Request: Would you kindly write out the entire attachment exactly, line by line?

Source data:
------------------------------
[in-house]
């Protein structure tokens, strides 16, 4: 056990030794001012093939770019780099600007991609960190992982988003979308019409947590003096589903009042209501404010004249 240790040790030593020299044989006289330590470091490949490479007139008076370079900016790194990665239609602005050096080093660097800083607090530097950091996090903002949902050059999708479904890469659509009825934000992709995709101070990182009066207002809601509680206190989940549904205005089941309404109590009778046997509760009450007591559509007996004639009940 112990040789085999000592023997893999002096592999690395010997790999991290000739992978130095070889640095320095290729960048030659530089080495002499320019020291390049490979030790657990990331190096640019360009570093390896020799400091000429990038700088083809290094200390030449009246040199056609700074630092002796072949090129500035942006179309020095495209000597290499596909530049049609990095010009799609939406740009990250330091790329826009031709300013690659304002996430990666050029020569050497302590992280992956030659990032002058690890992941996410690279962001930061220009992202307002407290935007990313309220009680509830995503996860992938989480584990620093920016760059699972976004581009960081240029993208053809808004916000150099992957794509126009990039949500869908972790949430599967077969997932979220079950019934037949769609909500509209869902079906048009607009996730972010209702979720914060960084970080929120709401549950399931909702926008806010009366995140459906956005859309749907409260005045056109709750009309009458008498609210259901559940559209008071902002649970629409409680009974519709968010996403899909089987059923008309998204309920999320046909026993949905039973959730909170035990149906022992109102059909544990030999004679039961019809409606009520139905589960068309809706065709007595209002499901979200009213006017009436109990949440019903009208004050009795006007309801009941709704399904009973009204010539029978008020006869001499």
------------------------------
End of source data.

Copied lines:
[in-house]
């Protein structure tokens, strides 16, 4: 056990030794001012093939770019780099600007991609960190992982988003979308019409947590003096589903009042209501404010004249 240790040790030593020299044989006289330590470091490949490479007139008076370079900016790194990665239609602005050096080093660097800083607090530097950091996090903002949902050059999708479904890469659509009825934000992709995709101070990182009066207002809601509680206190989940549904205005089941309404109590009778046997509760009450007591559509007996004639009940 112990040789085999000592023997893999002096592999690395010997790999991290000739992978130095070889640095320095290729960048030659530089080495002499320019020291390049490979030790657990990331190096640019360009570093390896020799400091000429990038700088083809290094200390030449009246040199056609700074630092002796072949090129500035942006179309020095495209000597290499596909530049049609990095010009799609939406740009990250330091790329826009031709300013690659304002996430990666050029020569050497302590992280992956030659990032002058690890992941996410690279962001930061220009992202307002407290935007990313309220009680509830995503996860992938989480584990620093920016760059699972976004581009960081240029993208053809808004916000150099992957794509126009990039949500869908972790949430599967077969997932979220079950019934037949769609909500509209869902079906048009607009996730972010209702979720914060960084970080929120709401549950399931909702926008806010009366995140459906956005859309749907409260005045056109709750009309009458008498609210259901559940559209008071902002649970629409409680009974519709968010996403899909089987059923008309998204309920999320046909026993949905039973959730909170035990149906022992109102059909544990030999004679039961019809409606009520139905589960068309809706065709007595209002499901979200009213006017009436109990949440019903009208004050009795006007309801009941709704399904009973009204010539029978008020006869001499």